A survey of 2,000 women in the United Kingdom found that women who aren’t mothers want maternity leave, too.
In related news: 74 percent of women also claimed to want stretch marks and sleepless nights.
Okay, that last figure isn’t entirely accurate, but this is: Nearly three quarters of women surveyed favor mandated “maternity” leave for women who aren’t mothers.
In the U.K., mothers are entitled to a year of maternity leave, 39 of those weeks paid. (Raise your hand if you’re jealous — a whole year!) Red Magazine editor-in-chief Sam Baker told the Telegraph:
“I think a lot of women who have worked for their employer for ten, or 15 years look around at their colleagues taking maternity leave and feel some element of envy and think, ‘What would I do with that time away from the workplace?’.
Businesses, understandably, are alarmed by the notion. If they have to start offering a paid year off to women without children, it’s only logical that men will follow. After all, who wouldn’t love a company sponsored sabbatical to follow their bliss? I’d love to lose ten pounds on a chocolate diet, but that doesn’t mean it’s a good idea.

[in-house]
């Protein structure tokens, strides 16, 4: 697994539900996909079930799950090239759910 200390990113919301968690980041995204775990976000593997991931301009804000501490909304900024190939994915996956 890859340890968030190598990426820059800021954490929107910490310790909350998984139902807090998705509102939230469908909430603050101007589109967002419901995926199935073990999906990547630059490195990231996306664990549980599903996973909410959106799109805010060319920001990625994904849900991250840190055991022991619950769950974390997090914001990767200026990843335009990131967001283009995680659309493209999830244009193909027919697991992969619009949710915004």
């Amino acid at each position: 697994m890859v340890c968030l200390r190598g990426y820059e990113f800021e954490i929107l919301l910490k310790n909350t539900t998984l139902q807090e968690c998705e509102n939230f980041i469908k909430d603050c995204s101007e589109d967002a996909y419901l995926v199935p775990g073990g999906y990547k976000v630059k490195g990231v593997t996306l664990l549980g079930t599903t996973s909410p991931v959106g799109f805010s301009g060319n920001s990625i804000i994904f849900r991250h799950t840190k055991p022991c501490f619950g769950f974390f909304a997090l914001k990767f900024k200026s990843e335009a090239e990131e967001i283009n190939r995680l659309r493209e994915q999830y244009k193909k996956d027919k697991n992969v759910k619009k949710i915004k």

Giving birth to or adopting a child could arguably being defined as “following your bliss” for some, but maternity leave is not a vacation. At least, it’s not like any vacation I’ve ever been on — there’s no room service, and no one comes in a makes the bed after your newborn’s diaper leaks all over it.
The idea that everyone needs time off downplays exactly why maternity is needed in the first place: Because moms need time to heal from childbirth, because they need uninterrupted time to breastfeed without hiding in a company closet to pump, because babies never sleep, and because families(and yes, this includes fathers) need time to bond and adapt to a new life.
We Americans work entirely too much, and our version of maternity leave is nothing but shameful. But to compare a person’s need to climb the Appalachian Trail to a woman’s need for time off after childbirth shows a lack of respect for what it’s like to be a brand-new parent.